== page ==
Medication Errors

Medication safety is a top priority for nurses and avoiding medication errors is critical. Find out what medication errors have recently been reported to the Institute for Safe Medication Practices (ISMP) and learn recommendations for best practices to help avoid these errors.

Confusion between Epidural Analgesia and Intravenous Antibiotics

Over the last twenty years, there have been 15 reported cases of confusion between epidural analgesia and intravenous (IV) antibiotic administration in labor and delivery (L&D) units. Of those cases, five resulted in a patient death. Several factors contributed to the mix-ups including:
  • Similar looking infusion bags
  • Missed warning labels
  • Point-of-care barcode medication administration (BCMA) system that was not completely implemented or utilized
  • Drug shortages
One error occurred between IV penicillin G and epidural fentanyl (2 mcg/mL) with bupivacaine (0.125%). Due to a drug shortage, the pharmacist had to prepare the bupivacaine and fentanyl and used a smaller IV bag volume (50 mL) and a different label (white label and a red warning label instead of the usual bright yellow label). The L&D nurses had not been informed of the change in bag size and label color. A nurse administered the fentanyl/bupivacaine via the IV route instead of the intended penicillin G. The patient experienced seizures and respiratory arrest but was immediately given IV naloxone and a bolus of lipid emulsion as an antidote, followed by an IV lipid emulsion infusion. The mother and baby survived without long-term adverse effects.

Another patient in labor was given 450 mg of IV gentamicin by the epidural route in place of bupivacaine (0.125%). A pharmacy technician had accidentally loaded a bag of IV gentamycin into the automated dispensing cabinet (ADC) bin holding the epidural bupivacaine infusions. Only the first product of a batch loaded into each bin was bar code scanned. Both the bupivacaine and gentamycin were prepared by pharmacy in 100 mL bags of 0.9% sodium chloride with similar labels. An anesthesia practitioner took the gentamicin bag from the ADC by mistake and administered it via the epidural. The patient complained of pain during the labor however there were no other adverse events.

In another example, a patient died after receiving IV fentanyl with bupivacaine instead of penicillin G. The nurse had missed the large pink warning labels “For Epidural Use Only” on the front of the epidural bag, and a small pink label on the back. The L&D unit had implemented a BCMA system however, most L&D patients bypassed the admissions department where barcoded identification bands were issued. The patient did not have an ID band on when the nurse administered the wrong drug, and thus the BCMA system and its safety features were bypassed.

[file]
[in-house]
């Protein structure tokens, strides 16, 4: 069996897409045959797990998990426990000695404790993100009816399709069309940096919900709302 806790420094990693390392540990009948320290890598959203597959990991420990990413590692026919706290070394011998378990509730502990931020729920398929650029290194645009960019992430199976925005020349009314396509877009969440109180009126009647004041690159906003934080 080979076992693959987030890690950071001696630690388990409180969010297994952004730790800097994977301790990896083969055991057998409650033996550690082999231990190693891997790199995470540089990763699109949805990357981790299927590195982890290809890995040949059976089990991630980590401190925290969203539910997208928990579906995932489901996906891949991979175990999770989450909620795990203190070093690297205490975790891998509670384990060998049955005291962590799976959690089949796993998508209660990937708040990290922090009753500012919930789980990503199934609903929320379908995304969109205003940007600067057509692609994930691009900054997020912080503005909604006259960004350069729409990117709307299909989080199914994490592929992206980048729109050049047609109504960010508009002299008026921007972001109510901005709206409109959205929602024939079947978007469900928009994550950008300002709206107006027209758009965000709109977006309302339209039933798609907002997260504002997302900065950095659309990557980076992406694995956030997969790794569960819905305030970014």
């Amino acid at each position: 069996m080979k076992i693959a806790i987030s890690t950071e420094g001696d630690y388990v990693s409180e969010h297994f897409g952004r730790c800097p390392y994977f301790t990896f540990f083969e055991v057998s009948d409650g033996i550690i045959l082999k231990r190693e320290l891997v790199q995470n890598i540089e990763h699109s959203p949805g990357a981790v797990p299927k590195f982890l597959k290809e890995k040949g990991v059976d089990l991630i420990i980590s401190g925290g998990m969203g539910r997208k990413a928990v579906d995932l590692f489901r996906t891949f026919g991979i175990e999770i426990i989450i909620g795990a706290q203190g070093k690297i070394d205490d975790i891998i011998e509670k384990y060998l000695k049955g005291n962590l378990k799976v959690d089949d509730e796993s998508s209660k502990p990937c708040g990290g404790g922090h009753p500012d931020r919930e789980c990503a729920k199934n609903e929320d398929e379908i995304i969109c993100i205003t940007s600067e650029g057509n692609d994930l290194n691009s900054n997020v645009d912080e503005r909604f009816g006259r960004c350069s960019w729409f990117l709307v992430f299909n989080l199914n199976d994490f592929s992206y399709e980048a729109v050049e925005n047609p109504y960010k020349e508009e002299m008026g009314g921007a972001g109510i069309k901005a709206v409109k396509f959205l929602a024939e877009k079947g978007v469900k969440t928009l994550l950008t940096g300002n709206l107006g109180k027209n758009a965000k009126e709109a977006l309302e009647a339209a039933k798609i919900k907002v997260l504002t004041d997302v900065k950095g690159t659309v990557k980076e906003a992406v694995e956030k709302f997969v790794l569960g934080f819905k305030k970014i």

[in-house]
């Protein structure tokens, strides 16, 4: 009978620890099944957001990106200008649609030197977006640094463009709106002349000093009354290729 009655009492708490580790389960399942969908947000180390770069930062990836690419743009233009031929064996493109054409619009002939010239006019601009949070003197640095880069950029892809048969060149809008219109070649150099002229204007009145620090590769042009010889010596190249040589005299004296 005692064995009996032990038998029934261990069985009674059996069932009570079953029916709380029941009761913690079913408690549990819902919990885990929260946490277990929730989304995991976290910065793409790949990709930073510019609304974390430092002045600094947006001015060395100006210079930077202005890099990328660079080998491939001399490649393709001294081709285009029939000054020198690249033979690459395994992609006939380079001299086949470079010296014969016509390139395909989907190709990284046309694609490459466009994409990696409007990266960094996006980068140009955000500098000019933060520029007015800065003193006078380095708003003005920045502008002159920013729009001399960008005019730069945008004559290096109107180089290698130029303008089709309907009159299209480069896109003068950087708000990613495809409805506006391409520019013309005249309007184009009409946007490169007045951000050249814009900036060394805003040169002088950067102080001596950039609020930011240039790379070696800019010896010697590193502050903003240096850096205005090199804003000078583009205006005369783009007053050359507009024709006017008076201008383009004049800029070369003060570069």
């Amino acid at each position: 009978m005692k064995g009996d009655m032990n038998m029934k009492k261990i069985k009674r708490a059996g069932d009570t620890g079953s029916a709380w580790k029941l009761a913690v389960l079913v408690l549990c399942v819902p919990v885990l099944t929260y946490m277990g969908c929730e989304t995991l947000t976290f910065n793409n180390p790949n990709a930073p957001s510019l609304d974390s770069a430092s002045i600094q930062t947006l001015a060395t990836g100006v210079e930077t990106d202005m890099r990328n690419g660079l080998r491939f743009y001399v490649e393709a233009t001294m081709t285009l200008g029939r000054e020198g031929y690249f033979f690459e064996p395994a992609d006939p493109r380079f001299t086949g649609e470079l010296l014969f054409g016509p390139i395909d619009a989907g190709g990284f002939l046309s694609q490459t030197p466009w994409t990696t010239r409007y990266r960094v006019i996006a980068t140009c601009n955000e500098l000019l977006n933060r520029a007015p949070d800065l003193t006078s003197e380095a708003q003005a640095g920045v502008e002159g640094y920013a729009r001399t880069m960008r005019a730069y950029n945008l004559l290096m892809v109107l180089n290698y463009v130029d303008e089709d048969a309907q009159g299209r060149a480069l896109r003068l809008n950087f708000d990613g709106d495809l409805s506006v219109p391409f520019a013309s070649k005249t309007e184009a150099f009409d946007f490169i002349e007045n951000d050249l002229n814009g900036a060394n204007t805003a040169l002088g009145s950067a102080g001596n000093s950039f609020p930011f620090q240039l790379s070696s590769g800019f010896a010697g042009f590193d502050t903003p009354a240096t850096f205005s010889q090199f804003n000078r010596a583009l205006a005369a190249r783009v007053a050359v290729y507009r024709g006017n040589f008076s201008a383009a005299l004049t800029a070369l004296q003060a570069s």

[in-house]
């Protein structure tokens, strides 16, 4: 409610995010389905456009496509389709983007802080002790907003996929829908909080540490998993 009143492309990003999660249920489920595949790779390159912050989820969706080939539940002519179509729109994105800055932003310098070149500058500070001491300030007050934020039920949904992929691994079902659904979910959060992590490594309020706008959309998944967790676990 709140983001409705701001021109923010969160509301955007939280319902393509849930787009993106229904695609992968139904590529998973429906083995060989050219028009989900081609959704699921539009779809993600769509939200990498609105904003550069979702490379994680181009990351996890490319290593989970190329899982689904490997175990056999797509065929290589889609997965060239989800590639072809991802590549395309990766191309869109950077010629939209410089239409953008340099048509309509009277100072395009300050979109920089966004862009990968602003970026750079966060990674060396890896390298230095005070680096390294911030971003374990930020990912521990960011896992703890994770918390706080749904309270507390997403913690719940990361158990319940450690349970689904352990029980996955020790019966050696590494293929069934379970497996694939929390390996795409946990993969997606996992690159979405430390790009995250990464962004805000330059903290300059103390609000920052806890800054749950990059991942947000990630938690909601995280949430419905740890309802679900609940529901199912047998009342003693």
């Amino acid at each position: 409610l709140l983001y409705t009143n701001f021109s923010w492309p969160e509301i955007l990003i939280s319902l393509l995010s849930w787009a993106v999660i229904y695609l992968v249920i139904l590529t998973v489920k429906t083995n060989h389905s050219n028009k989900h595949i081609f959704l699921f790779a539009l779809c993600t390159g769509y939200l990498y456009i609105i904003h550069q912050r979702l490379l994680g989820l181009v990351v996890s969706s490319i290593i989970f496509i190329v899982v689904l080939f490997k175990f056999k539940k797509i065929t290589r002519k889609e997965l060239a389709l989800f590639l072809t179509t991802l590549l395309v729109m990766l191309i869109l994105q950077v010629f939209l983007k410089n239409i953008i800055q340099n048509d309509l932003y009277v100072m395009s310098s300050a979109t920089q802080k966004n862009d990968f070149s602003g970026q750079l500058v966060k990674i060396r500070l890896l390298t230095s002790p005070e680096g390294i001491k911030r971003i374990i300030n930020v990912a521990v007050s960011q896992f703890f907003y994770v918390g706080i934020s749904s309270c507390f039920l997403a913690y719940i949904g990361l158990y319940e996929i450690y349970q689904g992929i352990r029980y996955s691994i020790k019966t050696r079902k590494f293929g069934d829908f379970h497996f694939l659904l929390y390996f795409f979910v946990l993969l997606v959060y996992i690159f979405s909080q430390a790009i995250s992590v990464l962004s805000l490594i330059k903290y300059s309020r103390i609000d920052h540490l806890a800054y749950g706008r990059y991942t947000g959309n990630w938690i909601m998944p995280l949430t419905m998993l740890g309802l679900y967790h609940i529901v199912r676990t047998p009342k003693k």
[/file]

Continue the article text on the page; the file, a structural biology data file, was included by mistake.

The following strategies may assist in preventing confusion between epidural analgesia and IV antibiotics on L&D units.
  • Require that the prescriber and/or anesthesia provider initiate orders and ensure a pharmacist verifies the orders before the infusion is brought to the bedside.
  • Consider using local anesthetics for epidural analgesia that may be less cardiotoxic.
  • Inform all practitioners about changes in drug preparation and processes and emphasize differences in appearance, labeling, container sizes, concentrations, products, or directions for administration. Conduct a failure mode and effects analysis (FMEA) before the change to identify potential risks.
  • Use a different size/shape container or colored label for epidural analgesics to differentiate it from IV medications.
  • Require pharmacy to apply large warning labels that state, “For Epidural Use Only” in a standard color on both sides of the epidural bag. Affix a warning label over the access port used to spike the infusion bag.
  • Require pharmacy to dispense epidural analgesia with the yellow-striped epidural tubing to facilitate the right route.
  • Scan each epidural bag individually before putting it in the correct storage location in the ADC.
  • Develop a checklist of items to assist nurses in preparing patients for epidural analgesia. Include a timeline with steps to perform.
  • Ensure the practitioner who will administer the epidural analgesia brings it to the patient’s bedside immediately before use. Avoid handoff between nurses and anesthesia staff. If epidural analgesia and IV infusions need to be taken into a patient’s room together, place them in separate and secure locations.